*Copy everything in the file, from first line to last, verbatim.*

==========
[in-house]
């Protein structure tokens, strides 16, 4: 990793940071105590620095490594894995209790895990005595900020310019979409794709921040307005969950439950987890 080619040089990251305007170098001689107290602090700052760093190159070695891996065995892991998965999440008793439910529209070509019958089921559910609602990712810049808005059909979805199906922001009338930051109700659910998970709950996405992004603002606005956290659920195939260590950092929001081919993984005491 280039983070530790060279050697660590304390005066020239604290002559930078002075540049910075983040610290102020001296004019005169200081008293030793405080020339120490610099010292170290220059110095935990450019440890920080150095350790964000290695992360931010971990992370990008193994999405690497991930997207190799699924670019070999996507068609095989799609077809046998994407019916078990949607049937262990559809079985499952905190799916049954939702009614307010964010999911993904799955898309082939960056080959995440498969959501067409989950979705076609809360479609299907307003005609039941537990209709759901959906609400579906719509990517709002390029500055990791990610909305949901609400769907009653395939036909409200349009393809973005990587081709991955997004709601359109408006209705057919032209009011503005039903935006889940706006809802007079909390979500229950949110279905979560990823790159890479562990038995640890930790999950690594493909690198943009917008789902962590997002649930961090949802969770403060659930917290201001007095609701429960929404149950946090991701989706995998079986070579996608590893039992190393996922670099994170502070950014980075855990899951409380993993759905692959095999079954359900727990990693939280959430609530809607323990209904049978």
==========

[in-house]
């Protein structure tokens, strides 16, 4: 990793940071105590620095490594894995209790895990005595900020310019979409794709921040307005969950439950987890 080619040089990251305007170098001689107290602090700052760093190159070695891996065995892991998965999440008793439910529209070509019958089921559910609602990712810049808005059909979805199906922001009338930051109700659910998970709950996405992004603002606005956290659920195939260590950092929001081919993984005491 280039983070530790060279050697660590304390005066020239604290002559930078002075540049910075983040610290102020001296004019005169200081008293030793405080020339120490610099010292170290220059110095935990450019440890920080150095350790964000290695992360931010971990992370990008193994999405690497991930997207190799699924670019070999996507068609095989799609077809046998994407019916078990949607049937262990559809079985499952905190799916049954939702009614307010964010999911993904799955898309082939960056080959995440498969959501067409989950979705076609809360479609299907307003005609039941537990209709759901959906609400579906719509990517709002390029500055990791990610909305949901609400769907009653395939036909409200349009393809973005990587081709991955997004709601359109408006209705057919032209009011503005039903935006889940706006809802007079909390979500229950949110279905979560990823790159890479562990038995640890930790999950690594493909690198943009917008789902962590997002649930961090949802969770403060659930917290201001007095609701429960929404149950946090991701989706995998079986070579996608590893039992190393996922670099994170502070950014980075855990899951409380993993759905692959095999079954359900727990990693939280959430609530809607323990209904049978």